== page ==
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  • Kristan Higgins

Country roads, take me home!

Updated: May 5, 2022


McIrish and I went away for the weekend. It was his birthday (happy birthday, honey!), and I had a lovely reader event in Maryland at the warm and beautiful Inn Boonsboro, so I figured, hey! Let’s make this into a road trip! We love our national parks, and we’d never been to Shenandoah, so off we went.

But this little story isn’t about the wonderful weekend we had. It’s about the 12 hours in the car and the seven states we drove through: Virginia, West Virginia, Maryland, Pennsylvania, New Jersey, New York and Connecticut. 563 miles in a day. My car, which I named Derek Jeter, since we got it the day of Derek’s last home game (and because I like to say the words Derek Jeter as often as possible), is quite comfy, so there was that. We had podcasts booted up. We were ready. We were determined to see a bear; Shenandoah and the area is famous for them, but we had seen only two squirrels in the park as far as wildlife was concerned.


The hotel where we stayed was in the Middle of Nowhere. Seriously. Country roads, take me home…yes. Winding roads through forests and farmland and forests and, er, farmland. The occasional house. Beautiful black Angus cattle. No bears. Hours till we reached a major highway. I was in heaven.

We found it rather hilarious that the speed limit was 55 on roads that were gravel and about as wide as our driveway. Because I still get carsick, I had to drive. It was rainy and cool, and the drive was placid and pretty. We stopped along a river so McIrish could pick up a rock or two, his hobby. I got three mosquito bites, as is my way.

After a couple of hours, we hit a freeway, and by then, I was getting hungry. I hadn’t eaten what I consider Southern food yet, so I was determined to find something I couldn’t get in New England. Ah-ha! We saw a sign for this little charmer—a former gas station turned restaurant. Lots of trucks in the parking lot, clusters of workmen in overalls and Carhartt, so we knew it would be good. And it was! I had fried chicken, macaroni and cheese and brussels sprouts in some kind of thick white liquid that I believe Southerners call gravy. In New England, gravy is brown. It was delicious! The manager was so nice and even came into the parking lot to wish us safe travels. Our accents and fascination with their hominy selection marked us as Yankees, I think.


It's our habit to raise our feet across every state line, for luck. We did this religiously. I texted our kids funny pictures, and McIrish and I talked about how great both kids are. talked about where to stop next. At some point in the afternoon, we pulled off to check out a shearling shop, but left after seeing too many much fur. We went to a Pennsylvania Dutch specialty shop and learned about hex signs but didn’t buy any (this time).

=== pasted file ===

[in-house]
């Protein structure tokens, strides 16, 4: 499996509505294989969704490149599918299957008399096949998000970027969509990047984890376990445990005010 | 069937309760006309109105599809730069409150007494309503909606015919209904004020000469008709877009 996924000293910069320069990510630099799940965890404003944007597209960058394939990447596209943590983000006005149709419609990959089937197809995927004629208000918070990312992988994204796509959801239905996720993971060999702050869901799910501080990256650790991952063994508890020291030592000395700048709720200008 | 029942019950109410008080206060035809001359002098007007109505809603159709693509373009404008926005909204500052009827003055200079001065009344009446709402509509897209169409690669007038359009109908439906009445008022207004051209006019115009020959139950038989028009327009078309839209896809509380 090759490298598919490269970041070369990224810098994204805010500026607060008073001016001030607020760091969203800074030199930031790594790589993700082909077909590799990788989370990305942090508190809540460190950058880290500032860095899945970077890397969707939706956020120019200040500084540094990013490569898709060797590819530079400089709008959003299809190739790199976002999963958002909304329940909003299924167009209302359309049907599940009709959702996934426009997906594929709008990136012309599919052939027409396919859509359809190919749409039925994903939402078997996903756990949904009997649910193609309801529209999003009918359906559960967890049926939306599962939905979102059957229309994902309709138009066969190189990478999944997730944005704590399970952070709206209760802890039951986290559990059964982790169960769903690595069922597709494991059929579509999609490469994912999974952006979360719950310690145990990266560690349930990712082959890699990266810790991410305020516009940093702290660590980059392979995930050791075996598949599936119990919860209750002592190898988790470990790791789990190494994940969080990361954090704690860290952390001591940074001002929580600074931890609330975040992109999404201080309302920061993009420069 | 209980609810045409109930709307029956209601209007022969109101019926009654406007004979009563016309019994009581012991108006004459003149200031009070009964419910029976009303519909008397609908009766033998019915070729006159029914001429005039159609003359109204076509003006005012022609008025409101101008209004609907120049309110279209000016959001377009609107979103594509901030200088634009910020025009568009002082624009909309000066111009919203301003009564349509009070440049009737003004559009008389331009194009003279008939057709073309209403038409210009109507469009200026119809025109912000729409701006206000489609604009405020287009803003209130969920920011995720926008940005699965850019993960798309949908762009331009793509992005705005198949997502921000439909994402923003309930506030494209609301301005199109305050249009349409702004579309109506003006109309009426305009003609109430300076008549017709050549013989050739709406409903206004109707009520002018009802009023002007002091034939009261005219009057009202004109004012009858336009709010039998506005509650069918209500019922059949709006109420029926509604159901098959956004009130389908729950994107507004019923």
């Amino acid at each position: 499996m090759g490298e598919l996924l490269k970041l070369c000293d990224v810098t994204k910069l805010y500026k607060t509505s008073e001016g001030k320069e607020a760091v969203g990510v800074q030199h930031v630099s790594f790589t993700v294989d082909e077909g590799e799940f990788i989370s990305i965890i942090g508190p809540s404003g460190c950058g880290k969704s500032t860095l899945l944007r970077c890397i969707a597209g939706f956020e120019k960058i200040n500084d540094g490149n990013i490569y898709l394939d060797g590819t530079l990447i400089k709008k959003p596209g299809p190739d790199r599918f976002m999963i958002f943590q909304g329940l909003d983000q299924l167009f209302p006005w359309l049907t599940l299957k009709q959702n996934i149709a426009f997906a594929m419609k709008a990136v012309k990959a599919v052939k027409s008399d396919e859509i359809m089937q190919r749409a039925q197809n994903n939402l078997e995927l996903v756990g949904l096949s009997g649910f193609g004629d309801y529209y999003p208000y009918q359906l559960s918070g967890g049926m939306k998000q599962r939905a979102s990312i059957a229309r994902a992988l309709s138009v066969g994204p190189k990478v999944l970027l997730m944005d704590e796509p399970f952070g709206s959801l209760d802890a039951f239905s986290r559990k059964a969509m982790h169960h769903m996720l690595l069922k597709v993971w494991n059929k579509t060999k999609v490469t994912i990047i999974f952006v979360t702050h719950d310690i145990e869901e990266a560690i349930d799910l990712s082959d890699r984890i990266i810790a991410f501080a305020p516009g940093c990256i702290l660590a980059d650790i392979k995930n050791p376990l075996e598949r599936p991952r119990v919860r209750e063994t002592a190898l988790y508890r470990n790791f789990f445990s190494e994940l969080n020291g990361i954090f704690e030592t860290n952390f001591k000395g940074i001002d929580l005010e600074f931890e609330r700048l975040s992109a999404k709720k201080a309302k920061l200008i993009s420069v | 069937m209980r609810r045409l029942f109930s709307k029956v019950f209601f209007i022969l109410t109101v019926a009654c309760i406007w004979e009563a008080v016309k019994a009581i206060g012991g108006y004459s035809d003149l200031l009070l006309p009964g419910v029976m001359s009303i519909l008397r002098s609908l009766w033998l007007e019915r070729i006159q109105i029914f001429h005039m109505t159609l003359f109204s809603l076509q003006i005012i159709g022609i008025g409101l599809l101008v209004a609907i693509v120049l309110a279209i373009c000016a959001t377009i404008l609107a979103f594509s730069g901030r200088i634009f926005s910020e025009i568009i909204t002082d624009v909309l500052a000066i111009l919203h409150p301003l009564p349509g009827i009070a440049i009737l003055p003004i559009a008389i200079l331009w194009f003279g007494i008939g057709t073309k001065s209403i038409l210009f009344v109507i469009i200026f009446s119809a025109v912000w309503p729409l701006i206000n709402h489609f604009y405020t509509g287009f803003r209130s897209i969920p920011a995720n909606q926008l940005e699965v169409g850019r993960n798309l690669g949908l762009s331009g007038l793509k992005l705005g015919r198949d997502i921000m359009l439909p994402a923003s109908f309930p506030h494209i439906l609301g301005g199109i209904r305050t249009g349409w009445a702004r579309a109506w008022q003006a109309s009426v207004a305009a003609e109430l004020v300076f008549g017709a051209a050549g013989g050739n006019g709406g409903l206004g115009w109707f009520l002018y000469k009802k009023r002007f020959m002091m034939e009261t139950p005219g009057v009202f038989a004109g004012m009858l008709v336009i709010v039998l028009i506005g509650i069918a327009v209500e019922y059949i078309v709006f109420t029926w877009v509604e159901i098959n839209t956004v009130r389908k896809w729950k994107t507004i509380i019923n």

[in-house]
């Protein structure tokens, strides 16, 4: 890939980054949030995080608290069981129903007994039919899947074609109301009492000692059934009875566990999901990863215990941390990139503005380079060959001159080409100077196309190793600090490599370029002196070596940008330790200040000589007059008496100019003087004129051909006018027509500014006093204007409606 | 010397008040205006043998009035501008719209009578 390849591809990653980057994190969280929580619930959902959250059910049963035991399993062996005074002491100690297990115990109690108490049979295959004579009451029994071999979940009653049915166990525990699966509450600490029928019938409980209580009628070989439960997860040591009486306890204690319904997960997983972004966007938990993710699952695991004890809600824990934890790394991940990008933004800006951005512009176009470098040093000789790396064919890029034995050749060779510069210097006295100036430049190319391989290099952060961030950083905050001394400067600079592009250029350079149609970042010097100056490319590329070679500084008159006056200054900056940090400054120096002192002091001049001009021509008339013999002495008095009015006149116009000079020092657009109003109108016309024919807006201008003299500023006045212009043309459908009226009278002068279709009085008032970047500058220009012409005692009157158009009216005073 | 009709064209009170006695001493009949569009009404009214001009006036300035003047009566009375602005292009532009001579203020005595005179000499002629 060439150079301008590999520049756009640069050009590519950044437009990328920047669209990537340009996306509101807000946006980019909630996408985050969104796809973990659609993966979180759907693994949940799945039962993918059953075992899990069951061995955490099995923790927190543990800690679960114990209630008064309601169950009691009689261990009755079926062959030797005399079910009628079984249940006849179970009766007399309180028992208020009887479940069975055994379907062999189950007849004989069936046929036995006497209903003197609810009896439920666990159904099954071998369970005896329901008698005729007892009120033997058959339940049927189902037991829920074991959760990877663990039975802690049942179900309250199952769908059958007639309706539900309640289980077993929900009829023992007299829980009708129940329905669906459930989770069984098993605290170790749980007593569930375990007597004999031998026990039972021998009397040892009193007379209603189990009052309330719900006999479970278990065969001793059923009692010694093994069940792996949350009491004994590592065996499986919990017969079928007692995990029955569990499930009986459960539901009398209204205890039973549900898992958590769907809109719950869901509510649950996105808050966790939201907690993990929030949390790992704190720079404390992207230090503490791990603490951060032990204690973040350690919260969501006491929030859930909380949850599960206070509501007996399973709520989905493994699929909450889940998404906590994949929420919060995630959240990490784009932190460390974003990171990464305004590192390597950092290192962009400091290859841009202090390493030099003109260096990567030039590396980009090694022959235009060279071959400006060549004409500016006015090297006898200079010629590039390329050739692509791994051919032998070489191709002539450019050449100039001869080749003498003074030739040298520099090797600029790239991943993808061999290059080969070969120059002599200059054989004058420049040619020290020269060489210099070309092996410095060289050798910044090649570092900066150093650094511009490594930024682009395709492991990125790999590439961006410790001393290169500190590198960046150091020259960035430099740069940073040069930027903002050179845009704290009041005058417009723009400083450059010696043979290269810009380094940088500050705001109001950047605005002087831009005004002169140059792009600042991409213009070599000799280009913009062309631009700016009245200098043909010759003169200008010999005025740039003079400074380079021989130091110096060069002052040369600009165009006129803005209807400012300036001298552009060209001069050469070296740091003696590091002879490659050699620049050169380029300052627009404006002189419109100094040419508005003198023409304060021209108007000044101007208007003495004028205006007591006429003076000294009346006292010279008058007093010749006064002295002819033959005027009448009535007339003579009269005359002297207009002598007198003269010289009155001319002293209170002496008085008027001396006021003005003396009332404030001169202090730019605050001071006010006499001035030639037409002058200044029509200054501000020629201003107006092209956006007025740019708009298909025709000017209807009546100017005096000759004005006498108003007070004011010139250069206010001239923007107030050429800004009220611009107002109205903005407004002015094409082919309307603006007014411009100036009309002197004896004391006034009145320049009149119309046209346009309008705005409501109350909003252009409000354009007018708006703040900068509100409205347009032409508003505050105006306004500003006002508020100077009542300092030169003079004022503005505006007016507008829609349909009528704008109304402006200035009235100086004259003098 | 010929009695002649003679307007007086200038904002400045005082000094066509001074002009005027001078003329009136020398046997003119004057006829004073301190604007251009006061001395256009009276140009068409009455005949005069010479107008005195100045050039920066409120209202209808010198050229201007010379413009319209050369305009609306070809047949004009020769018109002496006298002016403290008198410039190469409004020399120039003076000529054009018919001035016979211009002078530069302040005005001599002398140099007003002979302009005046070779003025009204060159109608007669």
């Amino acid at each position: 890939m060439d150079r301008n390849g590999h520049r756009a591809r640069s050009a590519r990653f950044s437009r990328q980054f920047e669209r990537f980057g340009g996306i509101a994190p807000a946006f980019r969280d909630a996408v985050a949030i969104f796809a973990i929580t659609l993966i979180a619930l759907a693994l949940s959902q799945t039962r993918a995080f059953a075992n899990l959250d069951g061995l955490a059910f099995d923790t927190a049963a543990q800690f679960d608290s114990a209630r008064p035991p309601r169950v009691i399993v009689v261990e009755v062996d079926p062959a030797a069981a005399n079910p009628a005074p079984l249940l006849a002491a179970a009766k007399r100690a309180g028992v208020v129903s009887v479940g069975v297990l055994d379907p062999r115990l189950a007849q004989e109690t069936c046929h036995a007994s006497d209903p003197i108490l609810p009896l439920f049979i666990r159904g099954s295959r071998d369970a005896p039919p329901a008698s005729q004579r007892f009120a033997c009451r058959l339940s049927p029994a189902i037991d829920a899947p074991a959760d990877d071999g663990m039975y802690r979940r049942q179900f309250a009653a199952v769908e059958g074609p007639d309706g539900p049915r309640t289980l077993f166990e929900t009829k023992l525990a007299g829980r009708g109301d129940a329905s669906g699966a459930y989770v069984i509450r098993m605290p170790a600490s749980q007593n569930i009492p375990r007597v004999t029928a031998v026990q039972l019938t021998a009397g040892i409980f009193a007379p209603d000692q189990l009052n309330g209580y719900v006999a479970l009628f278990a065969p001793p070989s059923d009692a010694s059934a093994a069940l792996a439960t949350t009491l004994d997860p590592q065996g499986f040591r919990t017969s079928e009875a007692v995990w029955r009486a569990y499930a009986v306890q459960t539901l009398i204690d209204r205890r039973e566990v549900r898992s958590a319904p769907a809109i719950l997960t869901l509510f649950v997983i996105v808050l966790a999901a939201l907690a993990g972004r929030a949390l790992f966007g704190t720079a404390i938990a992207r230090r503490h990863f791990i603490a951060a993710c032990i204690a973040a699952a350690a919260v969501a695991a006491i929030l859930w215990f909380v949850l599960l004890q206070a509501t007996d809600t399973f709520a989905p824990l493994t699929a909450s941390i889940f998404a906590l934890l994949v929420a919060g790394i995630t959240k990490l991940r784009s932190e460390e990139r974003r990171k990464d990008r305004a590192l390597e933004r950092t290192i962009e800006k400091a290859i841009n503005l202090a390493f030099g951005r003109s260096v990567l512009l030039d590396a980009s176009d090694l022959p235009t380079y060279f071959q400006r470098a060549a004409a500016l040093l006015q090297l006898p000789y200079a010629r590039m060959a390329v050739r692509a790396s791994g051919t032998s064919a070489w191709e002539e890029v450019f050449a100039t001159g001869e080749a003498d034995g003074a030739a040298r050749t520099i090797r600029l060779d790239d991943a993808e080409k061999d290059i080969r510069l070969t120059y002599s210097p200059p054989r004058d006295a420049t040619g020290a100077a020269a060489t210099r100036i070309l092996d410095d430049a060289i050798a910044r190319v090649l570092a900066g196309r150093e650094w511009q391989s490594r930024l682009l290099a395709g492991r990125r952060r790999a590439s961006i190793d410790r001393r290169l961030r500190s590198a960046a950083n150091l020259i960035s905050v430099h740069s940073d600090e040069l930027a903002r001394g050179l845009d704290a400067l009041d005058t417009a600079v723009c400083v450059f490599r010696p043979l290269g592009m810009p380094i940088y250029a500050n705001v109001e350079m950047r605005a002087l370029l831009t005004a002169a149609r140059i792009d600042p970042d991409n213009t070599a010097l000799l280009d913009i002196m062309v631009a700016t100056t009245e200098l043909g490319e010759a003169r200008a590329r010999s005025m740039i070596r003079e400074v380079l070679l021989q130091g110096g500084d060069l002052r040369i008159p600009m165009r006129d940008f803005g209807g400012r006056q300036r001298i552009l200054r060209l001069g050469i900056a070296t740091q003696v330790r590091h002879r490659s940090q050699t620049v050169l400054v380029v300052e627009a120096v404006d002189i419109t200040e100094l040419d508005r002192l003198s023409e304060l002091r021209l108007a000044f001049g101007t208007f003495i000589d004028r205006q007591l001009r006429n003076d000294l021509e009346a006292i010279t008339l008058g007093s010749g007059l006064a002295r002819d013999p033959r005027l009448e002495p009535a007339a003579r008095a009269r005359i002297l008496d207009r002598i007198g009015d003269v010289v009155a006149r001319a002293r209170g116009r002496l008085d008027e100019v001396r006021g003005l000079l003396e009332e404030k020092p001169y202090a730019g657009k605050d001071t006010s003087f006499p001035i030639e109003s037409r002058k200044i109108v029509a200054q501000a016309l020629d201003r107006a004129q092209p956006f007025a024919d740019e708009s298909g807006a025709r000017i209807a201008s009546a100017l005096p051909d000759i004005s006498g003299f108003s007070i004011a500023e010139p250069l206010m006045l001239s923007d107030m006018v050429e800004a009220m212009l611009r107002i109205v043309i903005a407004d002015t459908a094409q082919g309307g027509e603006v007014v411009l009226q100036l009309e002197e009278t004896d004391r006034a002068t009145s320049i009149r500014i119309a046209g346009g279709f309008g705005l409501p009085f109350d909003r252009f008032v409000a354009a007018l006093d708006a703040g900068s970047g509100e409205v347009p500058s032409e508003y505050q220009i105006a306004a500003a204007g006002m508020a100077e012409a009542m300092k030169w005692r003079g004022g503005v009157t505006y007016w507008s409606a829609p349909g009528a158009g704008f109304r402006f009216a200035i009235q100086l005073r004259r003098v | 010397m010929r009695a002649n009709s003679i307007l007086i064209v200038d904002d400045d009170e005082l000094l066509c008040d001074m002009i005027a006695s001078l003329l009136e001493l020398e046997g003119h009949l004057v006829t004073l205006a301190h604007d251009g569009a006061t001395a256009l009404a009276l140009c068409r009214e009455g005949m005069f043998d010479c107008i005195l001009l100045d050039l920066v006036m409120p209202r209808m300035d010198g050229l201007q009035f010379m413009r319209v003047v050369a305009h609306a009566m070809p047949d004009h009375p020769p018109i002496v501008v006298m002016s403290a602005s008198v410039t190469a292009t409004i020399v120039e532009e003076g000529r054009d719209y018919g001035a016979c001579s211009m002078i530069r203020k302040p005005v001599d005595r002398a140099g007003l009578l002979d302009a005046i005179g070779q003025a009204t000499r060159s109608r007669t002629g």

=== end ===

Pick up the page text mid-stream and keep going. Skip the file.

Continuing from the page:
We happened upon a fabulous antique store staffed by extraordinarily friendly cats. Seriously. There was no human, and I was just starting to wonder if the shop operated on the honor system when a very nice lady pulled up. She had been at the market and apologized, but we said we’d been loving up the cats and didn’t mind a bit. Her store was a wonder…clean and organized and full of amazing treasures. I bought a turquoise ceramic fish and three antique Santas for my collection. We wanted to take a cat, but the shopkeeper was rather attached to them.

Another state later, and we stopped for dinner at a diner we’d seen taking the Princess to college. I had pancakes and they were delicious. McIrish had spaghetti and meatballs, which were mediocre. The poor lad is spoiled, since I make killer spaghetti sauce.

Finally, we crossed into Connecticut. An hour and a half later, we were on our street, where we saw a deer and a fox—more wildlife than we’d seen in the past four days. We laughed, greeted our dogs and cat, tossed some laundry in and had a drink of water, then went to bed. Good old Huggy Pillow was happy to see me, and vice versa.

foliage in the rain

Home sweet home. Good doggies. Beautiful foliage. A cozy, chilly rainy day for writing.


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